Tokenism isn’t exclusive to the 9-5 workplace. Freelancers can also experience being tokenized when it comes to client relationships.
The freelancers who are most likely to be tokenized are Black, Indigenous, and people of color (BIPOC), those who identify as LGBTQ+, and those who identify as disabled.
In order to create a more inclusive and equitable industry, freelancers should be able to identify if and when they’re being tokenized and let their clients know.
Let’s go over what kind of tokenism freelancers can experience and a few ways to tell a client they’re tokenizing you.
First, what is tokenism?
Tokenism is defined as “the policy or practice of making only a symbolic effort.” Translation? Doing something just for show.
When applied to the workplace, tokenism often means that diversity, equity, and inclusion efforts are merely for the optics and aren’t being practiced within the company. For example, a clothing brand that features diverse models in their advertising but doesn’t treat their BIPOC employees fairly.
One research study found that anyone can be a token in the workplace when they are part of an organization, department, or team that has 15% or fewer people like themselves.
How tokenism applies to the freelancer-client relationship
As a freelancer, there are a number of signs that a client is tokenizing you. Here are a few examples:
- They offer you a low-ball rate
- You are the only person on the team who belongs to a specific group (this could be race, gender, identity, disability, etc.)
- You’re asked to participate in something but no one listens to your ideas or your expertise is not appreciated
If you’ve experienced any (or all) of these situations, it could mean that your client is tokenizing you and it’s time to speak up.
How to tell a client they’re tokenizing you
Using the examples above, here are a few ways to tell a client they’re tokenizing you.
- Low rate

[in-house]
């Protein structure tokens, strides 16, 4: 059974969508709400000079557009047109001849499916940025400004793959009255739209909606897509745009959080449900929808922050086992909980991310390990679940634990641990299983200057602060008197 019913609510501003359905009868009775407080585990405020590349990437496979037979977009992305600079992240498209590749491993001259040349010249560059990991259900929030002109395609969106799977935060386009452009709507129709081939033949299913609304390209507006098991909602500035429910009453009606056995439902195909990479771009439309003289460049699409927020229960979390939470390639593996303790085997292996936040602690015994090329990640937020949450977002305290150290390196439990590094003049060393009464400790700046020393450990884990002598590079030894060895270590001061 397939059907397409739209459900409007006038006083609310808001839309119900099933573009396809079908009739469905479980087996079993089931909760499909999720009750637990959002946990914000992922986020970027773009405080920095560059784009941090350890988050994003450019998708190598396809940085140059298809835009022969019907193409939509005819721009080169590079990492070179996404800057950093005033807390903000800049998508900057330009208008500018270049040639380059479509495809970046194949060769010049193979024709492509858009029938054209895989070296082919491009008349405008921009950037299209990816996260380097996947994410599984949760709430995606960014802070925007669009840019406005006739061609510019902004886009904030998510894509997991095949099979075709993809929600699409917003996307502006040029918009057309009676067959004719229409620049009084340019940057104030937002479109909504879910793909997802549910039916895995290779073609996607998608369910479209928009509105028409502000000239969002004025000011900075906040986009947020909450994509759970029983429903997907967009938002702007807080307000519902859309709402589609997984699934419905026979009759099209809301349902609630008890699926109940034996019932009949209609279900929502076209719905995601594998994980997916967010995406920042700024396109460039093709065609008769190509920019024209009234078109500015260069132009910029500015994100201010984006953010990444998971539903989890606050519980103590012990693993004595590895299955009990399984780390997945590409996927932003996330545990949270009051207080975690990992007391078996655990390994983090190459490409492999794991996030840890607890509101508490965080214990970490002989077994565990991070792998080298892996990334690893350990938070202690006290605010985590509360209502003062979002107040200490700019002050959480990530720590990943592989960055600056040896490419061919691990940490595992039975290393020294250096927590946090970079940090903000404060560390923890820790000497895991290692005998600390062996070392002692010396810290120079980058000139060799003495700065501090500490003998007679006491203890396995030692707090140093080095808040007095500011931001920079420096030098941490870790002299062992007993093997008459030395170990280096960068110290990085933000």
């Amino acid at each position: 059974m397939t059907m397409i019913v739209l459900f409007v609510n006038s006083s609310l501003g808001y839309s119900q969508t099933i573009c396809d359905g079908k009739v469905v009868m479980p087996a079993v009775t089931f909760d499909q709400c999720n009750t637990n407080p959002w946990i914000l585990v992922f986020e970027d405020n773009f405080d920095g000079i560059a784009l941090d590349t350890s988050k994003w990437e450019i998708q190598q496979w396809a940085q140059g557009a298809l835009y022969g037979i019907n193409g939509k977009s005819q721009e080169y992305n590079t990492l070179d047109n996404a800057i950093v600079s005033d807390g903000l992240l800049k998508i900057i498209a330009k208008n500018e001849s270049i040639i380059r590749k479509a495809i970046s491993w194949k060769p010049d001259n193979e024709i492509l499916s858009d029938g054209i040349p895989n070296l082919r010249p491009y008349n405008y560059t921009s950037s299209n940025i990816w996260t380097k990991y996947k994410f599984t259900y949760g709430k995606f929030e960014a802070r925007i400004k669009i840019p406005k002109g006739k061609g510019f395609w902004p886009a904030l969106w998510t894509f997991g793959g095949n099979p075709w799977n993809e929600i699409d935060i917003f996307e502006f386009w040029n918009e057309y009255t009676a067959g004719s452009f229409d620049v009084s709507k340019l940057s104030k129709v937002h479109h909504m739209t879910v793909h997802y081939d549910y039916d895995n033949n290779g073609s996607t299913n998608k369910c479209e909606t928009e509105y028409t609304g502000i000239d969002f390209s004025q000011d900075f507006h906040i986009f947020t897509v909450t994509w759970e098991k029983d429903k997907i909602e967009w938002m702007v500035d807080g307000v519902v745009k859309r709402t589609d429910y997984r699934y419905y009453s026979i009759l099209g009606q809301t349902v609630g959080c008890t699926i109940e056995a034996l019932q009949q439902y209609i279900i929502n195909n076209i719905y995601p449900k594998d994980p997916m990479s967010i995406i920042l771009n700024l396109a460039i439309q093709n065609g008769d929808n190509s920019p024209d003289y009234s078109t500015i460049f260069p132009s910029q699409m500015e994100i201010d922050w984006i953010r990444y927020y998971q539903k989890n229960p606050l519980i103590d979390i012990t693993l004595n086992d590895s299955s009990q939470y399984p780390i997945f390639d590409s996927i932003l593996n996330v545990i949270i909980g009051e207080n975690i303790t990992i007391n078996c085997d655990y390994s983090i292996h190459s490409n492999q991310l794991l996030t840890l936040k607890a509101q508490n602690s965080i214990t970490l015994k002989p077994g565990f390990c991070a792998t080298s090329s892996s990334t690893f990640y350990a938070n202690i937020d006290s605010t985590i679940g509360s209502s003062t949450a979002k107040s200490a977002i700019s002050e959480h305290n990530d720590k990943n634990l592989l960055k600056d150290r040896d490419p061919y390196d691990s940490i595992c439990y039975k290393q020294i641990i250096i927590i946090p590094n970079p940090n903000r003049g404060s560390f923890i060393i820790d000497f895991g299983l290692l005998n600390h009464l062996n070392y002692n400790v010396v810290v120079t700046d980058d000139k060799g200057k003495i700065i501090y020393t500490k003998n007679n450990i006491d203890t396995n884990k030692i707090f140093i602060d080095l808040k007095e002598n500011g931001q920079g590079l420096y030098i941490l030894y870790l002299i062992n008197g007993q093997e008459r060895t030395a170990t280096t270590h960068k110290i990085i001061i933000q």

It’s not uncommon for BIPOC folks to be low-balled compared to their white peers. When it comes to rates, you are in charge of your pricing — not the other way around. If your client is trying to get a discounted price or offers a cheap rate (when you know for a fact they have the budget), stand firm on your rate and communicate the value you bring and how it’s reflected in your pricing.
- There’s no one else like you on the team
If you get the sense that a client has ulterior motives for working with you (i.e, is trying to check off a diversity box), try to get to the bottom of their values and policies early on — ideally before you sign a contract.
Ask them what the company’s current diversity, equity, and inclusion policies are and how they are making equal representation a priority. While you’re not in an employer-employee relationship, you should feel like you’re part of a diverse and inclusive environment and you have the right to know what you’re getting into if you choose to work with this client.
- Being unheard and unappreciated
This client chose to work with you for a reason. Your expertise is something they need and it should be valued as such. If they’re not hearing you out, supporting your ideas, or respecting your recommendations, that is not only a red flag but it could also be a sign that they only brought you on as a token.
Remind them of why they reached out to you in the first place (assuming their intentions were good). You have the expertise and skills they’re looking for, but you can’t make an impact if they aren’t willing to listen to what you have to say.
If that isn’t effective, don’t be afraid to end things with a client if they aren’t hearing you out or giving you any space to share your expertise.